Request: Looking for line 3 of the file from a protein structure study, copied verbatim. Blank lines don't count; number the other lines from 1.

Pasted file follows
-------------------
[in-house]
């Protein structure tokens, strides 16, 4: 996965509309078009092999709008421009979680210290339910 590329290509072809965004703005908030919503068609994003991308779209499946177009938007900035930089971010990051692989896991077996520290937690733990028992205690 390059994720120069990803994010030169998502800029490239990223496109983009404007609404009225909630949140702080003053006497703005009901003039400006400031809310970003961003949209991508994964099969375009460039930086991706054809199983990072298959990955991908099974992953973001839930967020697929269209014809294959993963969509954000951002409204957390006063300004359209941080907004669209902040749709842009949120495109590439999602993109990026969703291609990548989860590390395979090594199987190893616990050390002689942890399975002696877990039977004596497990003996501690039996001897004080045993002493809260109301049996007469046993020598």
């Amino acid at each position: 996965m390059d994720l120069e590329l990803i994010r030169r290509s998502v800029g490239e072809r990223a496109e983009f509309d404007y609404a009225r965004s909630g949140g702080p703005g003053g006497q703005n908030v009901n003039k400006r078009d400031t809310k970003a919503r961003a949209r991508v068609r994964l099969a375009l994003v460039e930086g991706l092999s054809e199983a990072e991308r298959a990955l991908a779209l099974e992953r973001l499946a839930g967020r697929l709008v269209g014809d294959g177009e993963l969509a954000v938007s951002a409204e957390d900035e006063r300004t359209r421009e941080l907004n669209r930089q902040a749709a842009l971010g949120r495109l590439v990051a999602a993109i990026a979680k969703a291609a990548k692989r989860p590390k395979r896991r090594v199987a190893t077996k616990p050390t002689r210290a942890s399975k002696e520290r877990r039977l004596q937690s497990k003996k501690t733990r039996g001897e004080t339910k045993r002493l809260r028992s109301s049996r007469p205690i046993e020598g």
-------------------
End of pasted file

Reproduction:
């Amino acid at each position: 996965m390059d994720l120069e590329l990803i994010r030169r290509s998502v800029g490239e072809r990223a496109e983009f509309d404007y609404a009225r965004s909630g949140g702080p703005g003053g006497q703005n908030v009901n003039k400006r078009d400031t809310k970003a919503r961003a949209r991508v068609r994964l099969a375009l994003v460039e930086g991706l092999s054809e199983a990072e991308r298959a990955l991908a779209l099974e992953r973001l499946a839930g967020r697929l709008v269209g014809d294959g177009e993963l969509a954000v938007s951002a409204e957390d900035e006063r300004t359209r421009e941080l907004n669209r930089q902040a749709a842009l971010g949120r495109l590439v990051a999602a993109i990026a979680k969703a291609a990548k692989r989860p590390k395979r896991r090594v199987a190893t077996k616990p050390t002689r210290a942890s399975k002696e520290r877990r039977l004596q937690s497990k003996k501690t733990r039996g001897e004080t339910k045993r002493l809260r028992s109301s049996r007469p205690i046993e020598g």